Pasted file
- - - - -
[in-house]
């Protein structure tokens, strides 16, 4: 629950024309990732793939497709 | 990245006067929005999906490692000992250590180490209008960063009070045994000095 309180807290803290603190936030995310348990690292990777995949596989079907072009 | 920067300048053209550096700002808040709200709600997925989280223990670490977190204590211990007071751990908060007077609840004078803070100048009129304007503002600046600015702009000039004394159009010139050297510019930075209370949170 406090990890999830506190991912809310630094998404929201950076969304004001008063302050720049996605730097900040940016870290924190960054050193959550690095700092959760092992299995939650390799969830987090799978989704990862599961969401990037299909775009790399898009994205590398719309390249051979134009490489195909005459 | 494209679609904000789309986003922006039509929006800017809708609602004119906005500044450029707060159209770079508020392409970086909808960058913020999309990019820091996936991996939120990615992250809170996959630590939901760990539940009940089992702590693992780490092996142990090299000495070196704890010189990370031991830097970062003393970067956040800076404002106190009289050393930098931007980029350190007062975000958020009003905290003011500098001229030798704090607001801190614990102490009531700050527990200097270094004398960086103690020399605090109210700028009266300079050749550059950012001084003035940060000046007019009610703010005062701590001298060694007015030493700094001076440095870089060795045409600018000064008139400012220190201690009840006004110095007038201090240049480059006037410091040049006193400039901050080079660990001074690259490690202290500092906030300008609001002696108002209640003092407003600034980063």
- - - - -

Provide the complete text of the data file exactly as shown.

[in-house]
């Protein structure tokens, strides 16, 4: 629950024309990732793939497709 | 990245006067929005999906490692000992250590180490209008960063009070045994000095 309180807290803290603190936030995310348990690292990777995949596989079907072009 | 920067300048053209550096700002808040709200709600997925989280223990670490977190204590211990007071751990908060007077609840004078803070100048009129304007503002600046600015702009000039004394159009010139050297510019930075209370949170 406090990890999830506190991912809310630094998404929201950076969304004001008063302050720049996605730097900040940016870290924190960054050193959550690095700092959760092992299995939650390799969830987090799978989704990862599961969401990037299909775009790399898009994205590398719309390249051979134009490489195909005459 | 494209679609904000789309986003922006039509929006800017809708609602004119906005500044450029707060159209770079508020392409970086909808960058913020999309990019820091996936991996939120990615992250809170996959630590939901760990539940009940089992702590693992780490092996142990090299000495070196704890010189990370031991830097970062003393970067956040800076404002106190009289050393930098931007980029350190007062975000958020009003905290003011500098001229030798704090607001801190614990102490009531700050527990200097270094004398960086103690020399605090109210700028009266300079050749550059950012001084003035940060000046007019009610703010005062701590001298060694007015030493700094001076440095870089060795045409600018000064008139400012220190201690009840006004110095007038201090240049480059006037410091040049006193400039901050080079660990001074690259490690202290500092906030300008609001002696108002209640003092407003600034980063």